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Lagos urges higher taxes for Latin America

By
Senior Staff Writer
Wednesday, September 28, 2011

Former Chilean president and Professor-at-Large Ricardo Lagos addressed a packed Joukowsky Forum last night about the “two epochal changes” facing Latin America ­­— income distribution inequalities and a rapidly growing middle class — as it emerges relatively unscathed from the 2008 financial crisis.

Lagos’ talk was given against a backdrop of unrest in Chile, where university students have taken to the streets protesting the country’s growing economic inequality and demanding changes in education, transportation and energy policy. Lagos, who held office from 2000 to 2006, was the first socialist president elected since 1973, when General Augusto Pinochet seized power from President Salvador Allende.

The protests are symptomatic of an increasingly diverse middle class that, in the wake of Latin America’s economic growth over the last 20 years, has become accustomed to a great amount of social mobility, Lagos said.

He described a need for new arenas of political expression to give voice to the interests of the expanding middle class, which is currently “asking for what they think they deserve,” he said. “And the government can’t keep up.”

But the cornerstone of his argument revolved around what he called the “implicit paradigm” that directly correlates per capita income with life expectancy. Referencing statistics compiled by the International Monetary Fund, he contended that the correlation becomes irrelevant after per capita income rises above $20,000. At that point, Lagos argued, quality of living is linked more strongly to income distribution than gross per capita income.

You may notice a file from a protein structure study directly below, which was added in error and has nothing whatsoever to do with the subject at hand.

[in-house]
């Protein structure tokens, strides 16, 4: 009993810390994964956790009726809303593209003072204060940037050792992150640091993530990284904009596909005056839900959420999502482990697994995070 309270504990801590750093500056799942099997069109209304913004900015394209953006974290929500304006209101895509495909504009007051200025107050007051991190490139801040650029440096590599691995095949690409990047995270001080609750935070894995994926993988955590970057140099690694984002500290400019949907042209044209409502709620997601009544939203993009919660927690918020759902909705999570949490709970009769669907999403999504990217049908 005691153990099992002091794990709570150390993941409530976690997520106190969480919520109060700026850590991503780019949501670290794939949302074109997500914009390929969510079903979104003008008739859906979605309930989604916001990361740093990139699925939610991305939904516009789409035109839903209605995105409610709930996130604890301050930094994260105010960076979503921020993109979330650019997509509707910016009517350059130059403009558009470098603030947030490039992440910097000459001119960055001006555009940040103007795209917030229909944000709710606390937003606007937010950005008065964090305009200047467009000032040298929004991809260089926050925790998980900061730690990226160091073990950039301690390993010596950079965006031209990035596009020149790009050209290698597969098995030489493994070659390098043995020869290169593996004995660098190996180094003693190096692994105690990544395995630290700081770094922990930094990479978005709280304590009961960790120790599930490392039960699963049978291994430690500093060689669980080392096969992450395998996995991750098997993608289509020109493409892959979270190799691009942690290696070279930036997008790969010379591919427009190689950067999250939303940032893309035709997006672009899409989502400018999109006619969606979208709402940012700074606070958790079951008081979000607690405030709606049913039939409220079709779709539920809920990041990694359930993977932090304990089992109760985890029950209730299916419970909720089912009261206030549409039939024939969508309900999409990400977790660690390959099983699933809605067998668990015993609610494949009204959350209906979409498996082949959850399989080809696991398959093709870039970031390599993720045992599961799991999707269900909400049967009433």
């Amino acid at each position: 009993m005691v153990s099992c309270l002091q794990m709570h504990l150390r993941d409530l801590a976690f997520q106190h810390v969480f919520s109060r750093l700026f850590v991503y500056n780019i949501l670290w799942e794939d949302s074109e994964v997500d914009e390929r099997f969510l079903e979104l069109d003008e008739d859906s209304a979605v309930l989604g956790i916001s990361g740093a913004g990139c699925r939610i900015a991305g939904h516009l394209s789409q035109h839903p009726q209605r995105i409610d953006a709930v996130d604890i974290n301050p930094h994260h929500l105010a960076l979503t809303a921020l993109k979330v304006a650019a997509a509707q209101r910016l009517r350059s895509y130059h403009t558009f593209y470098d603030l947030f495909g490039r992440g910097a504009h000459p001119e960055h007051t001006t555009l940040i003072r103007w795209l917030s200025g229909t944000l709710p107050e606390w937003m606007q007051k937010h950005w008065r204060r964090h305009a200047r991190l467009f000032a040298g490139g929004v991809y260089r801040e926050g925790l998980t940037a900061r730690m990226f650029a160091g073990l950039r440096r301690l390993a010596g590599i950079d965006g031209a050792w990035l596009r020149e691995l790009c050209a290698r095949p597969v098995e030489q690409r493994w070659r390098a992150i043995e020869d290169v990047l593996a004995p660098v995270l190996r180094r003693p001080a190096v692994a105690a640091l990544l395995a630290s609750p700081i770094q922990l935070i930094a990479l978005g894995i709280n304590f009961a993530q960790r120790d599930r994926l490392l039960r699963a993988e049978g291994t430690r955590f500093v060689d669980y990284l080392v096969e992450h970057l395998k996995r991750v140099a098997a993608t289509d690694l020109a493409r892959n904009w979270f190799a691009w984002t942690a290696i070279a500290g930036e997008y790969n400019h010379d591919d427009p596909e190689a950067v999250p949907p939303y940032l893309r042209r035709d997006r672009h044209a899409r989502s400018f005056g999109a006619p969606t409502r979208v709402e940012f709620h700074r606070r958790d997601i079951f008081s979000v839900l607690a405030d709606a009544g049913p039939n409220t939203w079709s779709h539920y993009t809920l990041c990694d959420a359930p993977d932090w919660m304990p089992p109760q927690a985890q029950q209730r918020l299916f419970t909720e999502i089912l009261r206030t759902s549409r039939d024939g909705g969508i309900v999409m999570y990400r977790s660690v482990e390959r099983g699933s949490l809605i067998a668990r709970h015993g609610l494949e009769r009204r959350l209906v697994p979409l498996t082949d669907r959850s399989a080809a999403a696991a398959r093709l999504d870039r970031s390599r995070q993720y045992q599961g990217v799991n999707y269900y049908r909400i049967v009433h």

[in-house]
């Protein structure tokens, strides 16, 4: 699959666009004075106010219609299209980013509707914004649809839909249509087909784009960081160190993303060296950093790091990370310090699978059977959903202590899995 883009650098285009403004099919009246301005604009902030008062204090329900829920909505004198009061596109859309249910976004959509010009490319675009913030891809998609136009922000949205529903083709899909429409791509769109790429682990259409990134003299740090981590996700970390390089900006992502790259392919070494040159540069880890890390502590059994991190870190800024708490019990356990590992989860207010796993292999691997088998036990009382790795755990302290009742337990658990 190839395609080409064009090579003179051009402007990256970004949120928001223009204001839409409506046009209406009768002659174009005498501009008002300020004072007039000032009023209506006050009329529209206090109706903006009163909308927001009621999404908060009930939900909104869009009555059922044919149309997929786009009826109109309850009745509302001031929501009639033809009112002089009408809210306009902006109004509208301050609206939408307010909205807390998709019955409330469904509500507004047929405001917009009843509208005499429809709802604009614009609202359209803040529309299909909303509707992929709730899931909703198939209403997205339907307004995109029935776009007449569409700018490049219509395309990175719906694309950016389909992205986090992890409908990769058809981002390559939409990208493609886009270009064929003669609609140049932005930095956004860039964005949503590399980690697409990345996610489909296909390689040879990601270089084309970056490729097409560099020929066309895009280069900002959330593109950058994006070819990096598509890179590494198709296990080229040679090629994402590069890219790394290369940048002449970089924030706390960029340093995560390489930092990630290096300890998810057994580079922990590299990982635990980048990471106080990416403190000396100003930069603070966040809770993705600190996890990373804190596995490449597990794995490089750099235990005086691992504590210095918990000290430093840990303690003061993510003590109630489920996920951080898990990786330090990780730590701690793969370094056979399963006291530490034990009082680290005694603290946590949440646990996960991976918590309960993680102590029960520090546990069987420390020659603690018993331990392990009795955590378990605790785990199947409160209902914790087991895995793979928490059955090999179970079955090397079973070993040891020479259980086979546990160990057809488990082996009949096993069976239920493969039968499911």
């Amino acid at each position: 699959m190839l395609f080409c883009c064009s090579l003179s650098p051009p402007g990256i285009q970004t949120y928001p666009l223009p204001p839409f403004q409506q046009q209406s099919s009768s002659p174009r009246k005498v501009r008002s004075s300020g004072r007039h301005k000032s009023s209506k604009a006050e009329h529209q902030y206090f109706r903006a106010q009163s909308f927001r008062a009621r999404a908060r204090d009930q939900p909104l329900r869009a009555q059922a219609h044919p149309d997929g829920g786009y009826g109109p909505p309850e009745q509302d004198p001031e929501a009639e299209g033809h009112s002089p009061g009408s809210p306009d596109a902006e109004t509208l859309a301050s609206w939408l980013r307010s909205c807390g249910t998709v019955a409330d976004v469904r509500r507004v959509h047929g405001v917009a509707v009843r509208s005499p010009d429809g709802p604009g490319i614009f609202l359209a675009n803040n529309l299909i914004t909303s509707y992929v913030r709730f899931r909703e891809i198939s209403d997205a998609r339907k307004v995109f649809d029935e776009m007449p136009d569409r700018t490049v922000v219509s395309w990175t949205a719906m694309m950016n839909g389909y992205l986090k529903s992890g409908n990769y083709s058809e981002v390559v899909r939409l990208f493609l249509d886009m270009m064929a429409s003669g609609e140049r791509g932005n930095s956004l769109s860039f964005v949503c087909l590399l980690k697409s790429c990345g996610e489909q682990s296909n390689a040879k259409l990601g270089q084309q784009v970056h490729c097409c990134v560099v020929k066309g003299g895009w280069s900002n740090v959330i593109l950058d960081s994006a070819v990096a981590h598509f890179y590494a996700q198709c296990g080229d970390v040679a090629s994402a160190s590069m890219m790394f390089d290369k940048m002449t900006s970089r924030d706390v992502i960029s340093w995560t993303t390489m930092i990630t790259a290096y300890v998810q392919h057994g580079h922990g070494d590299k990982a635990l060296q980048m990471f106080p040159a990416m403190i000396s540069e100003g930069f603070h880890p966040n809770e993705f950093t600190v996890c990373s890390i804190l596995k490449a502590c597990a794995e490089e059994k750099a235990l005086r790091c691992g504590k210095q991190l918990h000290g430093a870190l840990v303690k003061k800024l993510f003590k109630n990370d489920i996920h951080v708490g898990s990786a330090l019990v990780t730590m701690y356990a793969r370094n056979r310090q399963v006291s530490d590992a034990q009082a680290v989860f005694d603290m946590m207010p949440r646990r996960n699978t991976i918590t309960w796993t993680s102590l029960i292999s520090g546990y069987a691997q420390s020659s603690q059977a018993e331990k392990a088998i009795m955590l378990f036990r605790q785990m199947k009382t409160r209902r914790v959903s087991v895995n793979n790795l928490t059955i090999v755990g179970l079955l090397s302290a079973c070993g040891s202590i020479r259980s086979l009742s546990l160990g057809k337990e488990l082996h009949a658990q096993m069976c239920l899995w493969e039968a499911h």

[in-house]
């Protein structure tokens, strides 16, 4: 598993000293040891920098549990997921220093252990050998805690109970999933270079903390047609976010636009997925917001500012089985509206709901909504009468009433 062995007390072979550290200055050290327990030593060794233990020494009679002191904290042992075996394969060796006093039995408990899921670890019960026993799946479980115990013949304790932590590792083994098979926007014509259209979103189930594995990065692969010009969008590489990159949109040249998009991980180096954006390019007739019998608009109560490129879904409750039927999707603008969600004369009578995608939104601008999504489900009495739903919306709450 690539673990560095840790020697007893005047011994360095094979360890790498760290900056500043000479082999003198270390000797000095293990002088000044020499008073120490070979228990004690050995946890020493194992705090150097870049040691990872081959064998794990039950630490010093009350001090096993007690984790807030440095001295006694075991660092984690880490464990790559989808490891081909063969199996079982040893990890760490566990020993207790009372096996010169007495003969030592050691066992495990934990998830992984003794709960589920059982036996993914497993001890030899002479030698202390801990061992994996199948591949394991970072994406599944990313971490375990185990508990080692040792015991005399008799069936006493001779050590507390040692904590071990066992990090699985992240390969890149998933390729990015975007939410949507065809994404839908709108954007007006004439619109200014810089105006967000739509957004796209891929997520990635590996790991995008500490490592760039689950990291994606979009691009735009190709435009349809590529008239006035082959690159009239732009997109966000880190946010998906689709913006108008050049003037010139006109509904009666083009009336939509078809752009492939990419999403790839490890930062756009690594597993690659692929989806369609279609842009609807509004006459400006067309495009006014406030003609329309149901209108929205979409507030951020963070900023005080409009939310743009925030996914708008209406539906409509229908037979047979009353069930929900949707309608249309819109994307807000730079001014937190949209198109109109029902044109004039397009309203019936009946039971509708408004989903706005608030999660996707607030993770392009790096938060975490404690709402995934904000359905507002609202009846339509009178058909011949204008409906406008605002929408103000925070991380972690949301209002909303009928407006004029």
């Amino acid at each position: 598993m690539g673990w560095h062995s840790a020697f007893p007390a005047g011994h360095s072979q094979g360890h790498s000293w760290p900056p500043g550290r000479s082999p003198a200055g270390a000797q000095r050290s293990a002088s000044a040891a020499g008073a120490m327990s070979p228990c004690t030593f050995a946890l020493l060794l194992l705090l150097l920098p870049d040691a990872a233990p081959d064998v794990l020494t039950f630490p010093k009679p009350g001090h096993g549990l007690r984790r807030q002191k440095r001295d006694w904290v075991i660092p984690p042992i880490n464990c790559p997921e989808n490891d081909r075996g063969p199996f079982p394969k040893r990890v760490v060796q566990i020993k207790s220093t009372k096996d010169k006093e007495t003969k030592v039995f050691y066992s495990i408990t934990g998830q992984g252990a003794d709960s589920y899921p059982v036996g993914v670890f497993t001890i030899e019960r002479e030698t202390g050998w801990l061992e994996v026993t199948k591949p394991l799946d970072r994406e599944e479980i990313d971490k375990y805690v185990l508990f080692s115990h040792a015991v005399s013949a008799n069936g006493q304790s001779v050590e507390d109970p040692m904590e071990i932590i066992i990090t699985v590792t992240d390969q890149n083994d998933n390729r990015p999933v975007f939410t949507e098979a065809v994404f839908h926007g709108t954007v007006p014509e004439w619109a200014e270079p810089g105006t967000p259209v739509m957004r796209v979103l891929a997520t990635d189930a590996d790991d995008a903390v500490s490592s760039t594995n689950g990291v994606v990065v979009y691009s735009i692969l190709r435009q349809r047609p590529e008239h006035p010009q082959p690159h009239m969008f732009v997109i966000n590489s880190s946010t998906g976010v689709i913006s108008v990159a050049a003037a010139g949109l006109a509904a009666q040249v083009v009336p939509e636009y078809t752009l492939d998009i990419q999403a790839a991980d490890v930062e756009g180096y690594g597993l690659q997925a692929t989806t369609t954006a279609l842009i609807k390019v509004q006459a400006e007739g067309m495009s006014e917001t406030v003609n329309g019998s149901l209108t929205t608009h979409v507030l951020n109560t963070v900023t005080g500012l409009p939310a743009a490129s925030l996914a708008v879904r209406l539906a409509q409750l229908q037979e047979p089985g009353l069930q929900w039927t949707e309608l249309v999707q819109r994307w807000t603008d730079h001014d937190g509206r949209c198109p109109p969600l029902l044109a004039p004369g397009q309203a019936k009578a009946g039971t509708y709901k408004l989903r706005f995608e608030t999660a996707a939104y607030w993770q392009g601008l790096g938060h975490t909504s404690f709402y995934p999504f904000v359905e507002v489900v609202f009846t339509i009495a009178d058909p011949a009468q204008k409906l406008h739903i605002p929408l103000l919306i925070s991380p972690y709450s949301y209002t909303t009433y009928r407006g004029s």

For example, countries like Japan and Sweden, where the income of the richest 20 percent of society is roughly four times that of the poorest 20 percent, show very high standards of living according to an index of health and social problems, Lagos said. Meanwhile, in two wealthy countries with relatively low standards of living according to the same index — the United States and Singapore — the richest 20 percent of citizens earn roughly eight to 10 times that of the poorest 20 percent.

Lagos proposed that Latin American countries increase taxation to redistribute income rather than continue targeting government expenditures at specific low-income groups. But Dietrich Rueschemeyer, professor emeritus of sociology, took issue with Lagos’s proposal during the question-and-answer portion of the talk.

“This seems like a difficult policy to implement,” he said. “The wealthiest groups have, by this point, grown very skilled at evading taxation.”

But most attendees of the talk, which brought a diverse crowd of over 60 students, professors and community members to the Watson Institute, were effusive in their praise of Lagos.

Linda Miller, visiting fellow in international relations, said every time she has heard Lagos speak, he has “been outstanding in terms of his grasp of what both scholars and policymakers bring to the table.” This talk was no exception, she said.

Lagos currently serves as president of the Foundation for Democracy and Development. He has held his position on the University’s faculty for four years.

In his introduction to Lagos’ speech, Richard Snyder, professor of political science and director of the center for Latin American and Caribbean studies, praised the “landmark free trade agreements” and “innovative social policies” enacted under Lagos’ regime as, well as Lagos’ involvement in the University.

“It’s been a unique pleasure to have President Lagos as a colleague,” he said.

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